The UK’s Maestro Aviation has started delivering its aircraft performance and operations procedures software to corporate flight departments, including that of the BAE Systems aerospace and defense group. Developed to run on virtually any computer hardware, including PDAs, the software covers functions such as runway performance and center-of-gravity calculations.
Dassault has begun deliveries of the Falcon 900EX equipped with the fully operational EASy flight deck. The so-called “Step 3” of EASy includes new features, such as video display capability. It also corrects some minor imperfections and offers, at last, some functions the French manufacturer had promoted heavily when it announced the product.
Sikorsky’s S-92 equipped with the OEM’s new rotor ice protection system (RIPS) has been FAA certified for flight in known icing conditions. Sikorsky is seeking S-92 RIPS certification from the EASA and Transport Canada. A Cessna Citation involved with the S-92 icing program in Alaska on September 30 flamed out in icing conditions and made a deadstick landing with no serious injuries to the four people on board.
BAE Systems in England has developed an active collective for helicopters that can be configured to provide infinitely variable levels of feedback to the pilot.
Aviation Communication & Surveillance Systems (ACSS), a joint L-3 Communications and Thales company, used last month’s Paris Air Show to introduce technology intended to warn pilots of runway and taxiway incursions.
Mitsubishi MU-2B-36, Pittsfield, Mass., March 25, 2004–The NTSB determined the cause of the accident was “the pilot’s loss of aircraft control for undetermined reasons, which resulted in an inadvertent stall/spin and subsequent impact with the ground.”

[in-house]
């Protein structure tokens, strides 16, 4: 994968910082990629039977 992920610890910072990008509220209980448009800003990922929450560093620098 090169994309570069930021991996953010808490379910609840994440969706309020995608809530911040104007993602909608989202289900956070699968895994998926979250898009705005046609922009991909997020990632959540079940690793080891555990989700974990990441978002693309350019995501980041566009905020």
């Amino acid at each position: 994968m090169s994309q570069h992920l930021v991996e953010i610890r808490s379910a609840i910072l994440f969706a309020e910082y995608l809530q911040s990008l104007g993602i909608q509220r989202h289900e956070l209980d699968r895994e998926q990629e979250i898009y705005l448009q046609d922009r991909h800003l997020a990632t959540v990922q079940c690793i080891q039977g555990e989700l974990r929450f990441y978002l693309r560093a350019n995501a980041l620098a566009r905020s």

The companies have deployed new VHF air-ground stations to cover the airspace at Sydney, Brisbane and Melbourne airports. The launch represents Arinc’s first GlobaLink VHF coverage on the continent, according to a spokesman. Arinc and AeroThai currently operate more than 40 GlobaLink stations providing communications across the Asia-Pacific region. Each ground station supports several hundred sq mi of airspace.
Terrain awareness and warning systems (TAWS) designed specifically for helicopters may soon be in hot demand, following the January 25 release of a report by the NTSB calling for the FAA to impose tighter safety guidelines for helicopter emergency medical service flights.
Terrain-avoidance warning systems (TAWS) technology, which has been credited with preventing several potential major accidents, underscores the need for continued flight-operations vigilance, especially during the approach and landing phases, according to safety consultant Capt. Dan Gurney.
In his review of the MU-2 accident data, Greg Feith, a former NTSB investigator and aircraft safety consultant, tried to validate or dispel the following perceptions about the MU-2.